Ckahlysia Walker's grandmother was pretty much destined to fail.
It was some 60 years old in South Carolina when she found out she was pregnant in an environment rigged against her. She hadn't finished high school. She moved to New Jersey, started her family there, and ultimately got a job she could work at for 30 years.
Berkshire Country Day School, an independent school for students in preschool through ninth grade, celebrated its seventh- and eighth-graders at an awards and end-of-year closing ceremony held Wednesday, June 13.
Superintendent Jason McCandless doesn't think the PHS class of 2018 is shy.
"You are not a shy group, class of 2018. You've never held back your thoughts on your teachers, administrators, or me. The class of 2018 was not shy about emailing the superintendent," McCandless said.
And about 90 minutes later, the graduates turned their tassels and became the final class to graduate in the same building as so many Braves have in the past. Next year, the students will shift the new school being constructed across the driveway.
Taconic High School has named Nathaniel Beaupre and Anthony Arace as the top students for the Class of 2018. Both students will speak at graduation exercises on Sunday, June 10, at 1 p.m. at the school, according to Principal John Vosburgh.
Grounded in their education from Mount Greylock Regional School, the 80 members of the Class of 2018 received their diplomas on Saturday morning at Massachusetts College of Liberal Arts' Amsler Campus Center Gymnasium.
Bittersweet perhaps, but it was a most definitely joyous night at Drury as the graduates broke out into song and dance and grinned with happiness as they received their diplomas and congratulations from Mayor Thomas Bernard and Superintendent Barbara Malkas.
Drury High School has named Cady Aileen Denning and Allison Zoito as the top students for the class of 2018. Both will speak at the graduation ceremony on Thursday, June 7, at 7 p.m. in the high school's gymnasium.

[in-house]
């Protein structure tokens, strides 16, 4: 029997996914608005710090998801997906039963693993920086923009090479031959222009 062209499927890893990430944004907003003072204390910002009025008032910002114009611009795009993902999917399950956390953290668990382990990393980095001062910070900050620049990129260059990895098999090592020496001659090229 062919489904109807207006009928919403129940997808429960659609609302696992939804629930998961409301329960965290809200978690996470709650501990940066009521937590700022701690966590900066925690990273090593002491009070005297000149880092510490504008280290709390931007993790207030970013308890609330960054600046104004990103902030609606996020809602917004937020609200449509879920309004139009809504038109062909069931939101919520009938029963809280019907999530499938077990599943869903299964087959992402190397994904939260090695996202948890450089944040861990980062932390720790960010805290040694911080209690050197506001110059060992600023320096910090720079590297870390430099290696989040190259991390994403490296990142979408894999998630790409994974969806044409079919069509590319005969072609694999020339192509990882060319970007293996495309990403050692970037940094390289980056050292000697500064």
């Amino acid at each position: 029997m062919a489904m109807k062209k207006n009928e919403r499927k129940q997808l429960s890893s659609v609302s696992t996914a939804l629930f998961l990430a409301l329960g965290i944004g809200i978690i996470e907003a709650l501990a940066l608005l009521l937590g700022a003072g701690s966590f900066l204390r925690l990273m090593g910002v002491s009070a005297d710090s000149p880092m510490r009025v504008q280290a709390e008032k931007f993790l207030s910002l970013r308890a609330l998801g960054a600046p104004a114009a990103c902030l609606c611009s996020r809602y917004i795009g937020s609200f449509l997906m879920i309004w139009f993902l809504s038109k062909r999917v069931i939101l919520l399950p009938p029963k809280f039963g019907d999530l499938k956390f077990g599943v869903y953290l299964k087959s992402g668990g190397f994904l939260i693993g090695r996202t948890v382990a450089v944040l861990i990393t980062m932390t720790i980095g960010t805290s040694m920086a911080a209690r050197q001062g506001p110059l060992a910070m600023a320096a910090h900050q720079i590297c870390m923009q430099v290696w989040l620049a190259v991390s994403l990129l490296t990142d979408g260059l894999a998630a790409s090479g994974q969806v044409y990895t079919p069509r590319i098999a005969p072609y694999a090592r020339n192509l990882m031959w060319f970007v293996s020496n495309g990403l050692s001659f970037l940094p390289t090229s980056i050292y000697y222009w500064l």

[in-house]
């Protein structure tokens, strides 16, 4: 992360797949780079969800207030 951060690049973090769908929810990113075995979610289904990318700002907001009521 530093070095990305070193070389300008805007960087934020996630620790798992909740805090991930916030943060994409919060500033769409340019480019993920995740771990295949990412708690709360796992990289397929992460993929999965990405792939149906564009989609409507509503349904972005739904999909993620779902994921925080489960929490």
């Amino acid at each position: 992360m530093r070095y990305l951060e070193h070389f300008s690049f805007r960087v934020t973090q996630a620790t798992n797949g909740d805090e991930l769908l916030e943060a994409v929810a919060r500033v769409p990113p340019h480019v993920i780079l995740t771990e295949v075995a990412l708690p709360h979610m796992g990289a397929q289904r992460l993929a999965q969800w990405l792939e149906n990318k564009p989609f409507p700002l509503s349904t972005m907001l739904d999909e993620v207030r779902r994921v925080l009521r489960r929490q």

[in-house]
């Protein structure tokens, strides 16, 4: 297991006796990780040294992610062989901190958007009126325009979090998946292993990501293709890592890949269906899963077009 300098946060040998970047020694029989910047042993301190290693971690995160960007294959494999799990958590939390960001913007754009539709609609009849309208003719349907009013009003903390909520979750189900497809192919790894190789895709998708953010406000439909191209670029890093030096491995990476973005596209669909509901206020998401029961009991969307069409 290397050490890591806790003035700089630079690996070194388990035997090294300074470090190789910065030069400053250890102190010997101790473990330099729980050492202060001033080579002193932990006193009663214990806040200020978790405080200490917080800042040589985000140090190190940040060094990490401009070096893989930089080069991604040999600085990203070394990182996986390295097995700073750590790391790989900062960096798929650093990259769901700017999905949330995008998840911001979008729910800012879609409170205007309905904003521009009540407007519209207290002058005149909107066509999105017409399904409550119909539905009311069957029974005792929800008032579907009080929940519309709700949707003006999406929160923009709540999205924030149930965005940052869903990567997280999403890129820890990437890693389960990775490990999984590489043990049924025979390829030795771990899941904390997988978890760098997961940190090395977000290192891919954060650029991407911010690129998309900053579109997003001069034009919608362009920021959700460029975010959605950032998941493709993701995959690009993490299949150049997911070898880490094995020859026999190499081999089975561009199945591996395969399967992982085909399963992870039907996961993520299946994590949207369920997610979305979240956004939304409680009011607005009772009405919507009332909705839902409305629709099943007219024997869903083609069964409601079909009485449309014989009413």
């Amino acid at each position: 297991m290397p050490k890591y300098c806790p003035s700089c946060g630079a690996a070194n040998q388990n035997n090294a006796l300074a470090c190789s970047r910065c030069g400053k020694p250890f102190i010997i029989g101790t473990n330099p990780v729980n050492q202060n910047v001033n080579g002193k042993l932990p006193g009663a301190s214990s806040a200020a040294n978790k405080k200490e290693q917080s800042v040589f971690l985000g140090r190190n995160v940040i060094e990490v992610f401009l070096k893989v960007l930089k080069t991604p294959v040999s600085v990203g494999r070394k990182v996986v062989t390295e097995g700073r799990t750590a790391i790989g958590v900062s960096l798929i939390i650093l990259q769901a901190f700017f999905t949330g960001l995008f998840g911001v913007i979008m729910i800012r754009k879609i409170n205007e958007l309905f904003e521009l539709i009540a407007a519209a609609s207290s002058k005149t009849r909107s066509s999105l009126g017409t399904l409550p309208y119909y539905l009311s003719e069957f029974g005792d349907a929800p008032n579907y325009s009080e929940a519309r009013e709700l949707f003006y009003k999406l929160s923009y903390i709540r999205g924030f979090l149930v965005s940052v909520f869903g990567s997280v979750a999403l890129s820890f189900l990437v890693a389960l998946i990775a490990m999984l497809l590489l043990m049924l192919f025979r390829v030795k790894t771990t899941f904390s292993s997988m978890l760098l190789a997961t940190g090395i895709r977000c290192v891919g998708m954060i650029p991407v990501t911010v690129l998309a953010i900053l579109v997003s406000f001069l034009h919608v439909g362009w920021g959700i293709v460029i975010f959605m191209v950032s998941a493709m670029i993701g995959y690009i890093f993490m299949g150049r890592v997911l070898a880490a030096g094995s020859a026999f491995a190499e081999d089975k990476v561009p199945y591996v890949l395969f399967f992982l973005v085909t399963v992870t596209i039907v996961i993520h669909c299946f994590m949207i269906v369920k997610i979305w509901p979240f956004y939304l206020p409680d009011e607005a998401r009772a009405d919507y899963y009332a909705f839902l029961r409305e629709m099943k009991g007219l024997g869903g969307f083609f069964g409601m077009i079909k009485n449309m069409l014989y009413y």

Just over 100 graduates moved across the stage Wednesday during the school's graduation ceremony held in the Amsler Campus Center at Massachusetts College of Liberal Arts and valedictorian Aimee Dowling felt it was a good time if any to reminisce.
Williams College interim President Protik "Tiku" Majumder on Sunday conferred bachelor of arts degrees to five local graduates at the college's 229th Commencement. Bob Schieffer, former CBS News reporter and award-winning journalist, was the principal speaker.
Seniors Richard K. "Ric" Donati and Daniel K. "Hoby" MacWhinnie have been selected to speak at the Mount Greylock Regional High School graduation on Saturday, June 9, at 11 a.m. in Massachusetts College of Liberal Arts' Amsler Campus Center in North Adams.
The class motto that was hung above the 118 graduates in the school's gym was a present theme throughout Sunday's graduation ceremony and instead of defining the legacy of the class, Principal Aaron Robb asked the class members to define themselves
For half a century students were asked to leave their mark on Monument Mountain High School.
Salutatorian Emily Martsen remembers clearly the day she was asked the consider the same questions, "How will I leave your mark on the world? and How will I leave my mark on Monument?"
Lee High School graduate Shane Cloutier is not looking forward to that day, 20 years from now, when he sees one of his high school classmates in the dairy aisle of the grocery store and holds that awkward conversation catching up. Nor is he looking forward to his next dentist appointment.
He is looking forward to the mornings when he wakes up one morning and reads the news about one of his classmates heroically landed a crashing plane. Or, another classmate inventing new technology. He is loo
For years, the members of Berkshire Arts & Technology Public Charter School's Class of 2018 walked into school across a sidewalk emblazoned with the school's ubiquitous star-shaped logo.
Before walking out of the school one last time on Saturday morning, the graduates heard just how appropriate that logo really is.
Housing and Economic Development Secretary Jay Ash turned his back on the crowd on the stage at Tanglewood Friday night, pulled out his phone, and snapped a selfie.
Behind him sat 271 soon to be college graduates with hands in the air, looking up at the camera, cheering and laughing at the selfie. It worked. It lightened up the crowd. It was a fan favorite.